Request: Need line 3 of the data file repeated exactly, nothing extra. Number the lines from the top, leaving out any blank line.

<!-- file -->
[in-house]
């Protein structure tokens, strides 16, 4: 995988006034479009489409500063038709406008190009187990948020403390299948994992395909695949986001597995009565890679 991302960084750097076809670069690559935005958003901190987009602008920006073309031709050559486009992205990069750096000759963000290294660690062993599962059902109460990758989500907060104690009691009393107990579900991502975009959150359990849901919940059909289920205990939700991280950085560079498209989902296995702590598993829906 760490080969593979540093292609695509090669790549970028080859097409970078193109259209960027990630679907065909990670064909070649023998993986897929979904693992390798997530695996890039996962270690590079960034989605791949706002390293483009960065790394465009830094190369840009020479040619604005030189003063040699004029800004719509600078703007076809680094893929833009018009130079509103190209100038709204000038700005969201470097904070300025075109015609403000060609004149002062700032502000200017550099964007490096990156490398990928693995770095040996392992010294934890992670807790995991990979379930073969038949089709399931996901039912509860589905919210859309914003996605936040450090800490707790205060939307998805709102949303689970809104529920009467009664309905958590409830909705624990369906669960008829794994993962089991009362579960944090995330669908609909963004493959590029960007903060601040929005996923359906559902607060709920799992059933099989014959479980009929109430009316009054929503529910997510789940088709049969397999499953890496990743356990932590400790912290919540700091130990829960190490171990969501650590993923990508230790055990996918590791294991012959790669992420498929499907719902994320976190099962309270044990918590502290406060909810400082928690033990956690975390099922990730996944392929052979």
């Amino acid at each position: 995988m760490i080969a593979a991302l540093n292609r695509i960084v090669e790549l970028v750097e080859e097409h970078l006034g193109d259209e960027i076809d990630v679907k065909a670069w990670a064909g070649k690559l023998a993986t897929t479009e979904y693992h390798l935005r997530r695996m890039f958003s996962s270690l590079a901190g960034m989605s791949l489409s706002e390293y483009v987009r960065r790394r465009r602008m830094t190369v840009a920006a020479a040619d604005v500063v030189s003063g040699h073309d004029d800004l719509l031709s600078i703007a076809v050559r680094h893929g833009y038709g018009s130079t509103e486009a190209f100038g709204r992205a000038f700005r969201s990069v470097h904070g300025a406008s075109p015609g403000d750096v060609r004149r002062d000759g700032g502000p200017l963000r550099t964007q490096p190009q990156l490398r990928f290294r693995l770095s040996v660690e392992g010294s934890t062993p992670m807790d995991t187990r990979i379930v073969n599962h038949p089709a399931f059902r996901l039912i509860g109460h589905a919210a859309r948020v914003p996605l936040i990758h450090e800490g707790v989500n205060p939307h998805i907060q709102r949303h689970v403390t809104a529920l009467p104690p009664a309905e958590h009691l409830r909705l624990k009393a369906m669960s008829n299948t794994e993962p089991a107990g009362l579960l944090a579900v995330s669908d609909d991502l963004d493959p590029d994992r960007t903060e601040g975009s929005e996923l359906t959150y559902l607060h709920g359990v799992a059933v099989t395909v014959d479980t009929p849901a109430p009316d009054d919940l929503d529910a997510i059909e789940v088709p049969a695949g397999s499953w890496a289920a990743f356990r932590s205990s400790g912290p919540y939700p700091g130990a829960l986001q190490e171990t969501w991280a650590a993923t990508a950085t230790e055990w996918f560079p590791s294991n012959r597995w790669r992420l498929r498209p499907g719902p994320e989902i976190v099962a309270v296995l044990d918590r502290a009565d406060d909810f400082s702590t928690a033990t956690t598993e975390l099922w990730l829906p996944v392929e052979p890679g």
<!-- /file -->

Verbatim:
């Amino acid at each position: 995988m760490i080969a593979a991302l540093n292609r695509i960084v090669e790549l970028v750097e080859e097409h970078l006034g193109d259209e960027i076809d990630v679907k065909a670069w990670a064909g070649k690559l023998a993986t897929t479009e979904y693992h390798l935005r997530r695996m890039f958003s996962s270690l590079a901190g960034m989605s791949l489409s706002e390293y483009v987009r960065r790394r465009r602008m830094t190369v840009a920006a020479a040619d604005v500063v030189s003063g040699h073309d004029d800004l719509l031709s600078i703007a076809v050559r680094h893929g833009y038709g018009s130079t509103e486009a190209f100038g709204r992205a000038f700005r969201s990069v470097h904070g300025a406008s075109p015609g403000d750096v060609r004149r002062d000759g700032g502000p200017l963000r550099t964007q490096p190009q990156l490398r990928f290294r693995l770095s040996v660690e392992g010294s934890t062993p992670m807790d995991t187990r990979i379930v073969n599962h038949p089709a399931f059902r996901l039912i509860g109460h589905a919210a859309r948020v914003p996605l936040i990758h450090e800490g707790v989500n205060p939307h998805i907060q709102r949303h689970v403390t809104a529920l009467p104690p009664a309905e958590h009691l409830r909705l624990k009393a369906m669960s008829n299948t794994e993962p089991a107990g009362l579960l944090a579900v995330s669908d609909d991502l963004d493959p590029d994992r960007t903060e601040g975009s929005e996923l359906t959150y559902l607060h709920g359990v799992a059933v099989t395909v014959d479980t009929p849901a109430p009316d009054d919940l929503d529910a997510i059909e789940v088709p049969a695949g397999s499953w890496a289920a990743f356990r932590s205990s400790g912290p919540y939700p700091g130990a829960l986001q190490e171990t969501w991280a650590a993923t990508a950085t230790e055990w996918f560079p590791s294991n012959r597995w790669r992420l498929r498209p499907g719902p994320e989902i976190v099962a309270v296995l044990d918590r502290a009565d406060d909810f400082s702590t928690a033990t956690t598993e975390l099922w990730l829906p996944v392929e052979p890679g």